- Museum number
- Object: A scene in the crown & anchor tavern or a crack in the wig club
Fox and Sheridan (left) sit together at the head of a rectangular table on which is a punch-bowl, &c, looking with dismay at whigs (right), who advance to hurl their wigs at a large pile of wigs on the left (inscribed 'The Heads having Scratched out of the Club'), or retire, having already done so. Fox and Sheridan wear enormous wigs, the former says, "Brother: Brother: we are all in the wrong" (showing that they are Peachum and Lockit [Like Newcastle and Fox in 1756 (BMSat 3371), Burke and Sheridan in 1790 (BMSat 7627), Burke and Fox in 1791 (BMSat 7856).] in Gay's 'Beggar's Opera', II. ii). Before Fox is a list with names scored through. Sheridan grasps a bottle of 'Sherry'. A couple advance together, in the act of hurling their large wigs at the pile; one says, "I will Scratch out my Name in hopes of getting in for the City" (probably Nathaniel Newnham, returned for the City 1784, but defeated in 1790, cf. BMSat 7162). The other is perhaps Windham. The only one of the retiring wigless Whigs who is characterized is Burke. All say: "We have erased our Names for ever from the Club, when the Artful & Ambitious designs of a Faction are carried on under a Mask of Prudential Reform & when the leading Members are Notoriously known to Carry on a secret Correspondence with the Avowed Enemies of the Constitution they Affect to Support & Defend it is high time for all prudent & real friends to that Constitution to leave them to their Just Punishment, the Contemp of all true Friends to their King and Constitution. 17 March 1793.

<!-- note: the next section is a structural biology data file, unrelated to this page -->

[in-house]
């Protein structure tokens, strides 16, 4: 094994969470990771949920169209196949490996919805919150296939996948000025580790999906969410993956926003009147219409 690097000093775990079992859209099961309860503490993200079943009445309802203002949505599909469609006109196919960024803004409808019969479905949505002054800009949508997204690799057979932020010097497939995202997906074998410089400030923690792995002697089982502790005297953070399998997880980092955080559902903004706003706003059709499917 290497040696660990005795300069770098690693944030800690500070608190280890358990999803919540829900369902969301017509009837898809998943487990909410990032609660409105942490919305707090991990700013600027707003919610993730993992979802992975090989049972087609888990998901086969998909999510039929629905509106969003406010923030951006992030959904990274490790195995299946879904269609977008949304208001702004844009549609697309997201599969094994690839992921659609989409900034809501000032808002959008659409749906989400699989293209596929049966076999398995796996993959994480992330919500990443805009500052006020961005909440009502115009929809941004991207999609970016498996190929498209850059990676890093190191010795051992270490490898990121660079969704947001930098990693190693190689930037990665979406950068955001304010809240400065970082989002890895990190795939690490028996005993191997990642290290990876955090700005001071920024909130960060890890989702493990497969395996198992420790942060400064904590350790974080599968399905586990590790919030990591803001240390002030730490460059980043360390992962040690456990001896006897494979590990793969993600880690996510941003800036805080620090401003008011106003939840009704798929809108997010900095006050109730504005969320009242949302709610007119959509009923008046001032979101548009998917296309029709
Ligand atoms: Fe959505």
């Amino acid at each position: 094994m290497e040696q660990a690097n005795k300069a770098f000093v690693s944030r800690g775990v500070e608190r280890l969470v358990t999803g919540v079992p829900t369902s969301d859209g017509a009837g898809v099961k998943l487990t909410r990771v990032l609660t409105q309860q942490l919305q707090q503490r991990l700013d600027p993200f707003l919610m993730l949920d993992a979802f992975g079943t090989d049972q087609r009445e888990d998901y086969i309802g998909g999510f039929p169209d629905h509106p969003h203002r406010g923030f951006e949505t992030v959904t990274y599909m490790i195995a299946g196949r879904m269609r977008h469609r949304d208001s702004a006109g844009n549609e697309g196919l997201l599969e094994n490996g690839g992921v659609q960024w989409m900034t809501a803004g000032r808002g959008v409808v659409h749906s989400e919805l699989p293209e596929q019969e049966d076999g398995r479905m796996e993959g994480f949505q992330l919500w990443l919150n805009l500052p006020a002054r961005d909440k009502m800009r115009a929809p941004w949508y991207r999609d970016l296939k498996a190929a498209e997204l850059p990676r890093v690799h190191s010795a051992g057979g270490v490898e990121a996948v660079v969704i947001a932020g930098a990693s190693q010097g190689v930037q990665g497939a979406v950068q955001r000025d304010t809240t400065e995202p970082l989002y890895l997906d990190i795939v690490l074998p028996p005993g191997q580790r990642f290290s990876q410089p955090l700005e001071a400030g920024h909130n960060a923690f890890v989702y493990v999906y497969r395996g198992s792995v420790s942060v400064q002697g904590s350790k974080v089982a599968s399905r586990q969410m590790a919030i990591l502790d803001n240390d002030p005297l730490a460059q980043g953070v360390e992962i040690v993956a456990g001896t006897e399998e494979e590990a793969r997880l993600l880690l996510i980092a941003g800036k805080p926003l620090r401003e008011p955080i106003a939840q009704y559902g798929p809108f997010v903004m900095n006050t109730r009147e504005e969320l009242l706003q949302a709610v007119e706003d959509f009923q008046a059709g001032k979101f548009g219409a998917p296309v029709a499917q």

- Production date
Height: 250 millimetres
Width: 345 millimetres
- Curator's comments
- (Description and comment from M.Dorothy George, 'Catalogue of Political and Personal Satires in the British Museum', VII, 1942)
At a specially numerous meeting of the Whig Club [The meeting was during the last illness of the Earl of Bessborough, d. 11 Mar. 1793.] (at the London Tavern), a letter was read from 45 members resigning from the club on account of its political attitude, especially its approval on 20 Feb. of 'Mr Fox's political conduct and sentiments during the present session of parliament'. The signatories include Burke and his son, Windham, and Newnham. Press cutting, n.d., Place MSS. B.M. Add. 27,837, fo. 46 B. For the disruption of the Whig party see 'Life and Letters of Sir G. Elliot', ii. 80 ff.; 'Auckland Corr.', ii. 487, 495, 498. Lord Holland calls it 'a feverish and unnatural separation', after which the greater part of the Whigs soon drifted back to Fox. 'Memoirs of the Whig Party', 1852, i. 78. See also (e.g.) BMSats 8140, 8286, 8316, 8330, 8338, 8618. For the Crown and Anchor cf. BMSat 7892.
Andrew Edmunds believes this print not to be by Cruikshank (by email, May 2018).
- Not on display
- Acquisition date
- Prints and Drawings
- Registration number